HomeWho Pays Medical Bills After A Car Accident In New York?

Who Pays Medical Bills After A Car Accident In New York?

When you sustain serious injuries in a collision with another motorist, the first thing you may wonder is “who pays medical bills in a car accident?” Considering that you likely have medical expenses to pay and have missed time from work, it’s certainly a legitimate question. It’s also one that doesn’t always have straightforward answers. Who pays medical bills after car accident depends on many factors, including whether your injuries are significant enough to meet New York’s serious injury threshold and therefore bypass its no-fault system.

Medical Bills & No-Fault Insurance in New York

New York is a no-fault state when it comes to auto insurance. This means that your own insurance company should pay your medical expenses regardless of who caused the accident. If you were the passenger in someone else’s vehicle and sustained injuries in an accident, his or her auto insurance carrier should pay your medical expenses under the no-fault statute. When you’re hit by a vehicle while walking or riding a bicycle, the insurer of the driver who struck you is responsible for paying your medical expenses. This also applies to other non-motorized forms of transportation, including rollerblading, skateboarding, and riding a scooter.

In all cases, the typical maximum payout for medical care lost wages, and other costs associated with the accident is $50,000. Some people purchase additional coverage under their insurance company’s no-fault coverage but this isn’t mandatory. Unfortunately, the thought of your insurance company capping your payout at $50,000 is little comfort if you have sustained serious injuries that require extensive medical care and time away from work. When your car accident claim exceeds policy coverage, you would be responsible for paying the rest out of your own pocket.

Many seriously injured people consider filing a personal injury lawsuit when they realize that they will need to pay significant expenses themselves due to injuries caused by the negligence of another person. It’s important to note that personal injury protection (PIP), also known as no-fault, doesn’t provide you with compensation for things such as pain and suffering or emotional distress.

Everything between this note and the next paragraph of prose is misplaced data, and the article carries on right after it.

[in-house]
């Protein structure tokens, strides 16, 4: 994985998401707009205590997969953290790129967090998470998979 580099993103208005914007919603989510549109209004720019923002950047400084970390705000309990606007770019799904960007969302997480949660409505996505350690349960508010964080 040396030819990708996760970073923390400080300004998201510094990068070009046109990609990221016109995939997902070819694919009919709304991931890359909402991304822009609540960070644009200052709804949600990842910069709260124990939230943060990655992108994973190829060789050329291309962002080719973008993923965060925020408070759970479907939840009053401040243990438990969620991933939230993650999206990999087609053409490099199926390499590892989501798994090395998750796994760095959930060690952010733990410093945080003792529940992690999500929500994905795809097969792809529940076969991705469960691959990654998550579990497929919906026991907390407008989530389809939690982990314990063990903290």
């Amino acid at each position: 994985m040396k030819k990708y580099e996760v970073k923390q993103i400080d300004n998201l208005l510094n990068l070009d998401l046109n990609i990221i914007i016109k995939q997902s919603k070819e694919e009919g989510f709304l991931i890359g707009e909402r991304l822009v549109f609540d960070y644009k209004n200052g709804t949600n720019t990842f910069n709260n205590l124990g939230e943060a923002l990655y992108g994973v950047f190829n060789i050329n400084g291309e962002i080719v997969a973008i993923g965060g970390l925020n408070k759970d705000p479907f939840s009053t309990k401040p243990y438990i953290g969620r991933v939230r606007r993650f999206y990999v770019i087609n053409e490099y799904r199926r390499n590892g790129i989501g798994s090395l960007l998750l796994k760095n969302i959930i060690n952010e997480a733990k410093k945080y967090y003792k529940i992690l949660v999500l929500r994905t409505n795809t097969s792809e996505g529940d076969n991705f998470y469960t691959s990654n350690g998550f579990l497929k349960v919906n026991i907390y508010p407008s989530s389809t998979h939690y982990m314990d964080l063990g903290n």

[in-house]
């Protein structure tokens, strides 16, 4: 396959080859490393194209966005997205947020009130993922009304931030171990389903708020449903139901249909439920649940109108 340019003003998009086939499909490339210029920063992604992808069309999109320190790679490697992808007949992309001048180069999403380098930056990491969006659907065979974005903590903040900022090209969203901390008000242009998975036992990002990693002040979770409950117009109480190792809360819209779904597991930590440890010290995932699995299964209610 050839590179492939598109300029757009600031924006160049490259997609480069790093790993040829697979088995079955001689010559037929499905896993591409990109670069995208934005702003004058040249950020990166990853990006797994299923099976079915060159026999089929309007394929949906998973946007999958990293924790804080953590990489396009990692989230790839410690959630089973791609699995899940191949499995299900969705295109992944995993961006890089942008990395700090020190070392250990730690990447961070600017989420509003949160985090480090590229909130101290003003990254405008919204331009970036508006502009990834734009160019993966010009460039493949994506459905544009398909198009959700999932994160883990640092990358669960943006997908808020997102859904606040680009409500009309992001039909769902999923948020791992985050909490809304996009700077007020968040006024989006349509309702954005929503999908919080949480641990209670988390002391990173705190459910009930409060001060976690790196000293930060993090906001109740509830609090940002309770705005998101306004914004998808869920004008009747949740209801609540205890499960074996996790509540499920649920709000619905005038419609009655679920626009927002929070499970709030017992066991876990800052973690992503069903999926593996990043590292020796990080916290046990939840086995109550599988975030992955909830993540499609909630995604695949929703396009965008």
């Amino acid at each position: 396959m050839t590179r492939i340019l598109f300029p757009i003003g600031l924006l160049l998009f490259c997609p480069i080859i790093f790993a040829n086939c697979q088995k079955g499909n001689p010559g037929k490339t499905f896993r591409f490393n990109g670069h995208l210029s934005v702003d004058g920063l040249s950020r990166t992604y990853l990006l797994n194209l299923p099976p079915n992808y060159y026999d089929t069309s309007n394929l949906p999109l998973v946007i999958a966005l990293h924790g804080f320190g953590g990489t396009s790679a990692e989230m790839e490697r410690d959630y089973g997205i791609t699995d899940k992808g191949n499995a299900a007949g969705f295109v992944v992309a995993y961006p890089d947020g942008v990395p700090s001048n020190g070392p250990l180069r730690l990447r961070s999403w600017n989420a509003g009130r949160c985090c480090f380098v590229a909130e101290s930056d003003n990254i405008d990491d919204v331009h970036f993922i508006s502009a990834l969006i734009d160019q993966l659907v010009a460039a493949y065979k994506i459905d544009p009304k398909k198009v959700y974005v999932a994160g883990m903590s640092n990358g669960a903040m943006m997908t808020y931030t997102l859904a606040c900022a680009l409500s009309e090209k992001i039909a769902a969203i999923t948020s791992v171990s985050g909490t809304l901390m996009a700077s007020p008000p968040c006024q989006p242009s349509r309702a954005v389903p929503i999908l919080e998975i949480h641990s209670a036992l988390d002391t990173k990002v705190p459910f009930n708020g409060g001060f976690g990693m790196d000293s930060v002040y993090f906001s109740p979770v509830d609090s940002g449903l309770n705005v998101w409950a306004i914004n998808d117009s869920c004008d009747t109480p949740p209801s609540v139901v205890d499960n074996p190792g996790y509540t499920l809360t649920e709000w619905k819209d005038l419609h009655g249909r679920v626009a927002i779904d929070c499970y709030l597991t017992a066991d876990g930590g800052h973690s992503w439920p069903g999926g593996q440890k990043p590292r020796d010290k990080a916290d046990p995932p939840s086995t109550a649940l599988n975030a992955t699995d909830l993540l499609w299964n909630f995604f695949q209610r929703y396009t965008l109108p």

To learn more about no-fault insurance, visit FAQ: How Does No-Fault Insurance Work?

Does Health Insurance Cover Car Accidents?

Most health insurance carriers will pay towards your medical expenses associated with a car accident once you have exhausted your no-fault coverage. However, each private insurer, as well as Medicare and Medicaid, have their own limits on payment of claims. If you pursue a personal injury lawsuit and win, private and government health insurance carriers have the right to seek reimbursement for claims paid.

One thing to be especially careful about if you do reach a settlement with the other party is that your medical providers may engage in a practice called balance billing. This means that they may attempt to bill you directly for the amount that the insurance company wrote off or forced the hospital or clinic to negotiate. The practice is not only unethical, but states are increasingly passing legislation against it.

Your health insurer can attempt to recover monies it paid on your behalf if you win a settlement. This is called subrogation. However, you should not be responsible for paying the difference between the amount it billed your insurance company and the amount your insurance company actually paid. If you feel that medical providers are intimidating you or treating you unfairly, you have the right to seek legal representation.

New York’s Serious Injury Threshold

New York is one of 12 no-fault states that allows people to bypass the system in the case of serious injury. State law defines serious injury as one or more of the following:

  • Death
  • Dismemberment
  • Significant Disfigurement
  • Loss of a Fetus
  • Fracture
  • Permanent loss of a body member or organ
  • A significant limitation of a bodily system or function
  • Any non-permanent injury that prevents the injured person from performing his or her typical daily responsibilities and routines for at least 90 days in the 180 days immediately following the accident

While the state does provide a list, it can sometimes still feel vague to injured people. If you feel you meet the definition of serious injury and desire to move forward with a lawsuit, it’s in your best interest to speak with a personal injury attorney as soon as possible. Among other things, he or she can help clarify whether your specific injuries fall into the state’s serious injury threshold or not.

Learn More About Your Rights After A Crash

Knowing who is responsible for paying medical bills after a car accident can be a complex issue, especially when a hospital, insurance company, and third parties are involved. A knowledgeable automobile accident attorney can protect you from unintended outcomes as well as help you understand your legal rights and options when it comes to paying for care due to a motor vehicle accident.

If you’ve been involved in a crash and have questions about you pays medical bills after a car accident or would like to discuss your legal options to recover compensation, contact our personal injury law firm today for a free consultation. Complete the contact form online or call 212-268-3222 to speak with a New York accident attorney about your claim.

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